The always insightful Howard Megdal has written what can only be read as a demoralizing piece on the state of the Mets for all who care about the team’s ability to sustain any semblance of long-run success.
To wit, even assuming that the Mets are able to marginally improve their offense in the coming days and years — no small question mind you given the depressing content of Megdal’s article — it appears the best us fans can hope for is a fleeting period of winning, given the inability of the Mets to re-sign the pitching currently coming through the pipeline.
Indeed, it appears that we are now past the state of grieving, having moved on to acceptance: All are resigned to the fact that the Wilpons will not put forth the resources necessary to ensure a franchise capable of competing on a yearly basis.
As Megdal notes, this is evidenced not just in manager Terry Collins stunningly already admitting that the Mets may not be able to re-sign The Franchise™ years in advance of his free agency, but in the fact that those who follow the team on a daily basis all silently acknowledge that the Mets’ poor finances loom over every baseball decision considered.
It is the elephant we all would rather ignore at first base, shortstop, the outfield, and even perhaps at the Citi Field perimeter.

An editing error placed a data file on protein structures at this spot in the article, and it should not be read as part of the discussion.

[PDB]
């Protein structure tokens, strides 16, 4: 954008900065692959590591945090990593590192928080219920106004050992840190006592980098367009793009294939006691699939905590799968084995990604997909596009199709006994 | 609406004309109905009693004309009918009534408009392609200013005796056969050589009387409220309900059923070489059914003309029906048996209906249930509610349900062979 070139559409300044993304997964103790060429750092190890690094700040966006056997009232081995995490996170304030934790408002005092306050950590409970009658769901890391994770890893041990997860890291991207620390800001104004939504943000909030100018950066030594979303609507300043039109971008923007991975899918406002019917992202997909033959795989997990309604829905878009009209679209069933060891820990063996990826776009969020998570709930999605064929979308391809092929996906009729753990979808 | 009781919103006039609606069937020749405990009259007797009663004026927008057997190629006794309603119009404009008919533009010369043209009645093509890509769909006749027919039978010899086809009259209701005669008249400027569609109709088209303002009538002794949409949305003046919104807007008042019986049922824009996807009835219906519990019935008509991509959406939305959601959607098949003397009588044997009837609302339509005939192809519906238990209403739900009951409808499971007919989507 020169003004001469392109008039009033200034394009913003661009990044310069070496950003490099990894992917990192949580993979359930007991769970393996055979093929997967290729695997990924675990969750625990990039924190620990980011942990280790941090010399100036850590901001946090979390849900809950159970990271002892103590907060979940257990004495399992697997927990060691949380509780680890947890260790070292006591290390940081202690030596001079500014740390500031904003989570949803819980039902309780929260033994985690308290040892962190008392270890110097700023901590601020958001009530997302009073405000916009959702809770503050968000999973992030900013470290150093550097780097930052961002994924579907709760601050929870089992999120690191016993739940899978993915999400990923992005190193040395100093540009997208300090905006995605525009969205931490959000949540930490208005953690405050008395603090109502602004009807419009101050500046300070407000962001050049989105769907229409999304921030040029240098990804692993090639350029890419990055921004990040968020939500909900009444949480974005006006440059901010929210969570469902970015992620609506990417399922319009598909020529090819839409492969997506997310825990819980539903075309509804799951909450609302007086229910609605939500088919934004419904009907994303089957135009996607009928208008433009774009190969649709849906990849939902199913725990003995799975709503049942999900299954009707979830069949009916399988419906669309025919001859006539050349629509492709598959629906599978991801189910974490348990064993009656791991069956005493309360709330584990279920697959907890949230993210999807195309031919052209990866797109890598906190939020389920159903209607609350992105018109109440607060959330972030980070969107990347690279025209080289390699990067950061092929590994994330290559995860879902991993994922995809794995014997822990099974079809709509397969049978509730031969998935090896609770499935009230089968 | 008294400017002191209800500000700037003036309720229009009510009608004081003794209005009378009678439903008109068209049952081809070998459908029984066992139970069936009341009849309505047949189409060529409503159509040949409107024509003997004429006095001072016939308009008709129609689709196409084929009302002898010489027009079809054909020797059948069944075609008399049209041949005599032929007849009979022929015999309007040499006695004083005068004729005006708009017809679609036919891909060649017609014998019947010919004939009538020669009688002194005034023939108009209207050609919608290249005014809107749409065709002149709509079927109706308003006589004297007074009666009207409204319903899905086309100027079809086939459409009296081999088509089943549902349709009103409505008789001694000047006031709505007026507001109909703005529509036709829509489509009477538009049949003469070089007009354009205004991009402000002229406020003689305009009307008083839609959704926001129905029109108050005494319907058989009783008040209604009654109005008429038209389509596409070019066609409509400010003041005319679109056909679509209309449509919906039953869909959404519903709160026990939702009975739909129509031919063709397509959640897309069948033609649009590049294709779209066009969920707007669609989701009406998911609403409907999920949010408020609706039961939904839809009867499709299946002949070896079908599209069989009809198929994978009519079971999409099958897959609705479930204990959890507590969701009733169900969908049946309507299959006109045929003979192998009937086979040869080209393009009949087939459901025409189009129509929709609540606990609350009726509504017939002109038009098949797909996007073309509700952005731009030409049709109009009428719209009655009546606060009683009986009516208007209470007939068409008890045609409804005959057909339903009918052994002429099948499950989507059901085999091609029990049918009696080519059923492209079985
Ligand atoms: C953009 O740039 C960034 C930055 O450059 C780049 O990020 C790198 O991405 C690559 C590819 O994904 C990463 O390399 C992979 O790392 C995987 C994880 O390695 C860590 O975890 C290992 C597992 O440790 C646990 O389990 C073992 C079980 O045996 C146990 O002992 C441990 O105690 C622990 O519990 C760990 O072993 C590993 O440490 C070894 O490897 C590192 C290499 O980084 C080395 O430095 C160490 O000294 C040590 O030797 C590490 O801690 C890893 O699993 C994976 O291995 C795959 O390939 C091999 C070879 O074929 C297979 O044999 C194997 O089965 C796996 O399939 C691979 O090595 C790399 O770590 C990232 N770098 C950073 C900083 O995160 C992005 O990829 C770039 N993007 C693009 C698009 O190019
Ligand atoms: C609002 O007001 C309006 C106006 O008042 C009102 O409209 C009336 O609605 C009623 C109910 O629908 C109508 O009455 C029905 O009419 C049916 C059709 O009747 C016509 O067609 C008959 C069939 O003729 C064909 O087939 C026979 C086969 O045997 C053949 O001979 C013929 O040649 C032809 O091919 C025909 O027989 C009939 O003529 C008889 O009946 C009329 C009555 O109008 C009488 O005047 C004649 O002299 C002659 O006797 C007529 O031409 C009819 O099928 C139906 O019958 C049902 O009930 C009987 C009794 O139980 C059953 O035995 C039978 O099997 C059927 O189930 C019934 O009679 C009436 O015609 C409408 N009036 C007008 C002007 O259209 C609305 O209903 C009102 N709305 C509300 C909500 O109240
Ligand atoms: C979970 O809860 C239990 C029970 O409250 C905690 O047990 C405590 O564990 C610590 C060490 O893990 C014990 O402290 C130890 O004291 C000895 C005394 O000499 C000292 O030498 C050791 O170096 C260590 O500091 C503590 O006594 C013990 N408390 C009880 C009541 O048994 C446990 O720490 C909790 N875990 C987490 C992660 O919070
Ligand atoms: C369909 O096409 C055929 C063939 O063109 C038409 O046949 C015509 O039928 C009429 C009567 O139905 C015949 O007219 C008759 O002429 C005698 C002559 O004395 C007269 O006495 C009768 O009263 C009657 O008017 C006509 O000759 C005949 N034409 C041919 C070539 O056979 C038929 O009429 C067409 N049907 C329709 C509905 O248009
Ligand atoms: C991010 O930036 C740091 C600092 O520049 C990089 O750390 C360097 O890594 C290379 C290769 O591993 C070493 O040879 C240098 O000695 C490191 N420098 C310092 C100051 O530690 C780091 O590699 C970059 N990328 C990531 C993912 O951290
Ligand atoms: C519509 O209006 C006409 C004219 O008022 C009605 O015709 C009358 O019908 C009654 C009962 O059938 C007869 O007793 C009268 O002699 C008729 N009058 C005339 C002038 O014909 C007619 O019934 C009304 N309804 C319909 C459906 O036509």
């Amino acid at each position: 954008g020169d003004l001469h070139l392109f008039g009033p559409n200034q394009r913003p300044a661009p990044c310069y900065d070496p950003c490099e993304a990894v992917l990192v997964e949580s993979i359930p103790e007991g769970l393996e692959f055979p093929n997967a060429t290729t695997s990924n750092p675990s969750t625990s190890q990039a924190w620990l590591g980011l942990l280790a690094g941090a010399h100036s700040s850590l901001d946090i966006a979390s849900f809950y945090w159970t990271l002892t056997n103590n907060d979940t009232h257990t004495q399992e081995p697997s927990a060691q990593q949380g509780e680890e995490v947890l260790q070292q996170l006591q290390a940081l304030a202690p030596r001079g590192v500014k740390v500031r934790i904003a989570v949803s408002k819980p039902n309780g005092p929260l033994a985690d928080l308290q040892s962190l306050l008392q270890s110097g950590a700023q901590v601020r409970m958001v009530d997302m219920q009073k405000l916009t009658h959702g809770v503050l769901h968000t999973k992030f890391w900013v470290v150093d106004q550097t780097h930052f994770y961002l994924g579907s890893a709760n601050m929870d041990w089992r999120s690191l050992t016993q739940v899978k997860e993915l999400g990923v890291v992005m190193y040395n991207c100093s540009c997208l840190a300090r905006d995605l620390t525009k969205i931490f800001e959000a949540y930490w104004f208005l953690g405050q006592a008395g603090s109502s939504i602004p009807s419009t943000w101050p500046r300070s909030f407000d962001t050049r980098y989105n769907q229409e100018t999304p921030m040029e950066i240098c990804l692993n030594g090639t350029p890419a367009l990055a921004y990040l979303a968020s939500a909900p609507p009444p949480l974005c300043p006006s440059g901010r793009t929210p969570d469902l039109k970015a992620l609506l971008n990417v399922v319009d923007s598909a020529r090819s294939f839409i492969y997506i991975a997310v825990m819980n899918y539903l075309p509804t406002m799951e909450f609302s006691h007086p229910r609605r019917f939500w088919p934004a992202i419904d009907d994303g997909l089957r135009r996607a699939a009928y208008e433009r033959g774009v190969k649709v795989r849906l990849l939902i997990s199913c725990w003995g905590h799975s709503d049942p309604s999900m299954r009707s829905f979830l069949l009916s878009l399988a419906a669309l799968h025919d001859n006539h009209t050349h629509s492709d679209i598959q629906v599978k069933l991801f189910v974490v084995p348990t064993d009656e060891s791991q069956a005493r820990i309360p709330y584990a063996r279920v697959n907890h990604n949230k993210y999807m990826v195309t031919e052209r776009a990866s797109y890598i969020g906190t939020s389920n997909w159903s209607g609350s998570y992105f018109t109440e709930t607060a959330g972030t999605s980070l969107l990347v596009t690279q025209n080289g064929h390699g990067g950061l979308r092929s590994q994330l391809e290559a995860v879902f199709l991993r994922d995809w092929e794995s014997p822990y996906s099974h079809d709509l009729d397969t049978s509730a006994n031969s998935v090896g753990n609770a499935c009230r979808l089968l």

With all of this in mind, we the fans, as well as the media ought to be demanding that Major League Baseball answer the following questions:
1) Is it acceptable to Major League Baseball that the Mets play in the largest sports market in the nation yet maintain a payroll in the bottom third of the league, behind teams that play in such locals as Kansas City, Milwaukee and Minnesota?
2) How can the Mets’ owners be considered sound and prudent stewards of a Major League Baseball club — with Fred Wilpon worthy of running the league’s finance committee — given the Wilpons’ apparent lack of judgment in investing not once but twice in Ponzi schemes?
3) Are the Mets constrained at all financially by covenants in the debt documents governing the team’s loans? If not, will Major League Baseball make the Mets’ debt documents public? In lieu of such disclosures, will Major League Baseball make public the total debt encumbering the team and all related entities, as well as relevant leverage metrics?
4) What evidence can you point to that indicates that the Mets have the willingness and ability to spend funds commensurate with other competitive teams throughout Major League Baseball?
5) Would an inability to retain crucial free agents — let alone sign additional ones — concern Major League Baseball? More broadly, are there any financial events at all that would precipitate Major League Baseball considering the forced sale of the club?
If Major League Baseball were forced to address these questions, it would likely obfuscate.
That obfuscation however would at least indicate that the Mets and Major League Baseball’s continued support of the Mets should be subject to significantly higher scrutiny than they have been to date.
I for one would love for Mets ownership and Major League Baseball to prove us wrong.
But I would not bet on it.